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DEFRA’s code must be changed

As I am a gamekeeper, I don’t have any problem with the idea of having to rear my birds to a sensible welfare standard — I believe I do that anyway. And I don’t particularly mind if that standard is set down in the form of a sensible government code, because my profession might be safer with that sort of official recognition. But the DEFRA Code of Practice for the Welfare of Gamebirds, introduced to Parliament last week, is anything but sensible. It is an ill-thought-out mess.

Take what it says about bringing in new laying birds. I catch up from the shoot 400 hens and enough cocks to serve them. But I also buy in about 100 hens from a friend further afield, partly to make up the numbers for my laying pens but also to bring in some new blood of a particular strain I want here. The new DEFRA code tells me that these incoming birds must be kept separate from existing stock for the duration of the breeding season. Now I realise I’m at risk of stating the obvious, but just how are they supposed to produce chicks if they cannot be penned with the cocks?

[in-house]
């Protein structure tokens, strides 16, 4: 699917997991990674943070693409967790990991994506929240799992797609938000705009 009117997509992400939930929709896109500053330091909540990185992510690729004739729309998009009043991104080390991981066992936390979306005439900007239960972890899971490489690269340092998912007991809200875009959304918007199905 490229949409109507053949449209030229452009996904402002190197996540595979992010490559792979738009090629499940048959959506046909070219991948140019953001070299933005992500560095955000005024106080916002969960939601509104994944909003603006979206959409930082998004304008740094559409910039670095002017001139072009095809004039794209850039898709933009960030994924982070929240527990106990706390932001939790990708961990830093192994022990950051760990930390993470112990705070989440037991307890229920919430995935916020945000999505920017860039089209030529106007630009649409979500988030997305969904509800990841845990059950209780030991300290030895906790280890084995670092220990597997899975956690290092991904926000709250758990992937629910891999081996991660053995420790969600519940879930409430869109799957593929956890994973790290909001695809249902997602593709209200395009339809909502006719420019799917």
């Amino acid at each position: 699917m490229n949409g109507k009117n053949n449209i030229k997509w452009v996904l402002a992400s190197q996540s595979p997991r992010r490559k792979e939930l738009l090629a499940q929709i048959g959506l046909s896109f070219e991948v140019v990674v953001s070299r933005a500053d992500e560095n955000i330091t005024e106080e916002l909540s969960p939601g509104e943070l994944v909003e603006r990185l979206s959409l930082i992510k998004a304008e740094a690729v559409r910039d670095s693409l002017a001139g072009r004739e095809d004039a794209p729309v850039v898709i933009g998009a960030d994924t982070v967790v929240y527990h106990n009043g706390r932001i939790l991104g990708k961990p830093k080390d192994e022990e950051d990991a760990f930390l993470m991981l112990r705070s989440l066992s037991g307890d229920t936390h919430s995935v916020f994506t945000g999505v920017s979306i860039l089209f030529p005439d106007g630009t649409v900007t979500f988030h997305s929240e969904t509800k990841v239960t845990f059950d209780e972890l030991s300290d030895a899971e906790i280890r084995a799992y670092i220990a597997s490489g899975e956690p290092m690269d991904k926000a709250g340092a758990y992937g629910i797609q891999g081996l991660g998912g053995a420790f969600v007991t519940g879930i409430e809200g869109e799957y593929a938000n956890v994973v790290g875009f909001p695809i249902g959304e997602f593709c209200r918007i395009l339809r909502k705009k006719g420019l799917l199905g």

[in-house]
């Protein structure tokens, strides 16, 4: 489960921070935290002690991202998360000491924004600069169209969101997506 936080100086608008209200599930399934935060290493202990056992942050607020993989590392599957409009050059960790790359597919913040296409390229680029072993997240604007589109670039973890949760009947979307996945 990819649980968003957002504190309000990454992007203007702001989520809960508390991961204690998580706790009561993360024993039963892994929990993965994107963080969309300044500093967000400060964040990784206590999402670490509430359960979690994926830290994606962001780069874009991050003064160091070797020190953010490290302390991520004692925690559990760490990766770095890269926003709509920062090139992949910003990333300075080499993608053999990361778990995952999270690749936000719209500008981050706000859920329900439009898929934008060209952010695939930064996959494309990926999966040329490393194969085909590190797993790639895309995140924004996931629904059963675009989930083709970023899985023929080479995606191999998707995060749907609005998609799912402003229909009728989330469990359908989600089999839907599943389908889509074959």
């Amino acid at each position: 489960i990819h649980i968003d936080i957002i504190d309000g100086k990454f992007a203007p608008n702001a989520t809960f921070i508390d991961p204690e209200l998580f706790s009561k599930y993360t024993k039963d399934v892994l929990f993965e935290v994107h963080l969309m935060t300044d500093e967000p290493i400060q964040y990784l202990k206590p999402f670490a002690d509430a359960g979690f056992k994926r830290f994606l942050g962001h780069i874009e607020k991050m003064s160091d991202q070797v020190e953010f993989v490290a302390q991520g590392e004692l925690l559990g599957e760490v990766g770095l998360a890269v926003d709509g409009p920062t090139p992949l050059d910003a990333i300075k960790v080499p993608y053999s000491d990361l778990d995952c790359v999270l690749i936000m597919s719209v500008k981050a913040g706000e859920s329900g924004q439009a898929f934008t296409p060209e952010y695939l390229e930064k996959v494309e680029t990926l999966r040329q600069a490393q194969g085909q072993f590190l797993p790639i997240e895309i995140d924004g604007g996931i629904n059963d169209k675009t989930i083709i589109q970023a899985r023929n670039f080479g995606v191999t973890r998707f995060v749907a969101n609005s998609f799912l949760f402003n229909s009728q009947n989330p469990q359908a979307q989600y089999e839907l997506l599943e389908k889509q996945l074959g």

Or look at the bit about inspection. Gamekeepers will now have to check all birds at least twice a day for signs of disease or injury. Well of course I do that and more for growing chicks and poults, we all do, but for extensively penned adult birds, it simply isn’t necessary. Once a day does for them, just as it does, by law and in practice, for all the sheep and cattle round here.

Remember, too, that the code applies to birds confined in release pens, it says that quite clearly, so the twice-a-day inspection applies to those too, at least up until all the birds can get out. What are all the little DIY shoots going to do whose keen amateur keepers have always checked their birds very diligently on the way to work? They won’t all be able to check them twice a day.

The code was the sensible sort of document that I would have been happy with until the Government added these extra things late in the day and without speaking to practical organisations like the National Gamekeepers’ Organisation (NGO).

There is still a lot of good in the code that we should support but it has been spoiled by uninformed insertions like these. The impractical bits have to be taken out again and I wish the organisations now fighting to do that every success. No doubt a change of government would help!

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